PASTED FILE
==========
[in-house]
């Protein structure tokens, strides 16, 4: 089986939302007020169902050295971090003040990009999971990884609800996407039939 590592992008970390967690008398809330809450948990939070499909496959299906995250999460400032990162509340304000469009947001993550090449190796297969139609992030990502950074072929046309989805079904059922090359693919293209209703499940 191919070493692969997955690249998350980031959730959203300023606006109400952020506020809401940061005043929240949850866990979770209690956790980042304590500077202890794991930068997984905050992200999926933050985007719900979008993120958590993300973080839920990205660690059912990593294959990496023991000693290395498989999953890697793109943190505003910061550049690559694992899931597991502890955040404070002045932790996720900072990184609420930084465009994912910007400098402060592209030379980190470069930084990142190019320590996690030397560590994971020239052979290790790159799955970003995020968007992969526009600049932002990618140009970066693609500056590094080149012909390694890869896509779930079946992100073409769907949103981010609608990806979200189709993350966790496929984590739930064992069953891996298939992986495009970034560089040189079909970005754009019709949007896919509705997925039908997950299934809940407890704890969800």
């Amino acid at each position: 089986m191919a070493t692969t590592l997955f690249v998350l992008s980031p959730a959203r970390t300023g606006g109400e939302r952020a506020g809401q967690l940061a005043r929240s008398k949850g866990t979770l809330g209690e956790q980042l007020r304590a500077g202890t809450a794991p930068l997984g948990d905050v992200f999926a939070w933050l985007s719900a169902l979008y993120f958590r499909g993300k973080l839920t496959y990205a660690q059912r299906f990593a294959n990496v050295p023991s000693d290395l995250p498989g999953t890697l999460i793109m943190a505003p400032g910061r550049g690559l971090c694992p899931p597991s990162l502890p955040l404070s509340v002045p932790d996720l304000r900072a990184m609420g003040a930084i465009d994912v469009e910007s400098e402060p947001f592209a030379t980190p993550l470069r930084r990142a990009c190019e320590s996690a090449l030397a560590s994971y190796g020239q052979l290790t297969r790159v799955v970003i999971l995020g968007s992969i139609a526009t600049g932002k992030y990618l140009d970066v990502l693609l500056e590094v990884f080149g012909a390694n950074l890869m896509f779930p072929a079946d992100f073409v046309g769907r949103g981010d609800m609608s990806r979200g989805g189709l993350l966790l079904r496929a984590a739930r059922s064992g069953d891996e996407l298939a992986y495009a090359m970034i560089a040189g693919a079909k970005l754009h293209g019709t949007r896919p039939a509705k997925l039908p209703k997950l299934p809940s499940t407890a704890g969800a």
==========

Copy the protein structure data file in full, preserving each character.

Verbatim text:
[in-house]
């Protein structure tokens, strides 16, 4: 089986939302007020169902050295971090003040990009999971990884609800996407039939 590592992008970390967690008398809330809450948990939070499909496959299906995250999460400032990162509340304000469009947001993550090449190796297969139609992030990502950074072929046309989805079904059922090359693919293209209703499940 191919070493692969997955690249998350980031959730959203300023606006109400952020506020809401940061005043929240949850866990979770209690956790980042304590500077202890794991930068997984905050992200999926933050985007719900979008993120958590993300973080839920990205660690059912990593294959990496023991000693290395498989999953890697793109943190505003910061550049690559694992899931597991502890955040404070002045932790996720900072990184609420930084465009994912910007400098402060592209030379980190470069930084990142190019320590996690030397560590994971020239052979290790790159799955970003995020968007992969526009600049932002990618140009970066693609500056590094080149012909390694890869896509779930079946992100073409769907949103981010609608990806979200189709993350966790496929984590739930064992069953891996298939992986495009970034560089040189079909970005754009019709949007896919509705997925039908997950299934809940407890704890969800």
């Amino acid at each position: 089986m191919a070493t692969t590592l997955f690249v998350l992008s980031p959730a959203r970390t300023g606006g109400e939302r952020a506020g809401q967690l940061a005043r929240s008398k949850g866990t979770l809330g209690e956790q980042l007020r304590a500077g202890t809450a794991p930068l997984g948990d905050v992200f999926a939070w933050l985007s719900a169902l979008y993120f958590r499909g993300k973080l839920t496959y990205a660690q059912r299906f990593a294959n990496v050295p023991s000693d290395l995250p498989g999953t890697l999460i793109m943190a505003p400032g910061r550049g690559l971090c694992p899931p597991s990162l502890p955040l404070s509340v002045p932790d996720l304000r900072a990184m609420g003040a930084i465009d994912v469009e910007s400098e402060p947001f592209a030379t980190p993550l470069r930084r990142a990009c190019e320590s996690a090449l030397a560590s994971y190796g020239q052979l290790t297969r790159v799955v970003i999971l995020g968007s992969i139609a526009t600049g932002k992030y990618l140009d970066v990502l693609l500056e590094v990884f080149g012909a390694n950074l890869m896509f779930p072929a079946d992100f073409v046309g769907r949103g981010d609800m609608s990806r979200g989805g189709l993350l966790l079904r496929a984590a739930r059922s064992g069953d891996e996407l298939a992986y495009a090359m970034i560089a040189g693919a079909k970005l754009h293209g019709t949007r896919p039939a509705k997925l039908p209703k997950l299934p809940s499940t407890a704890g969800a």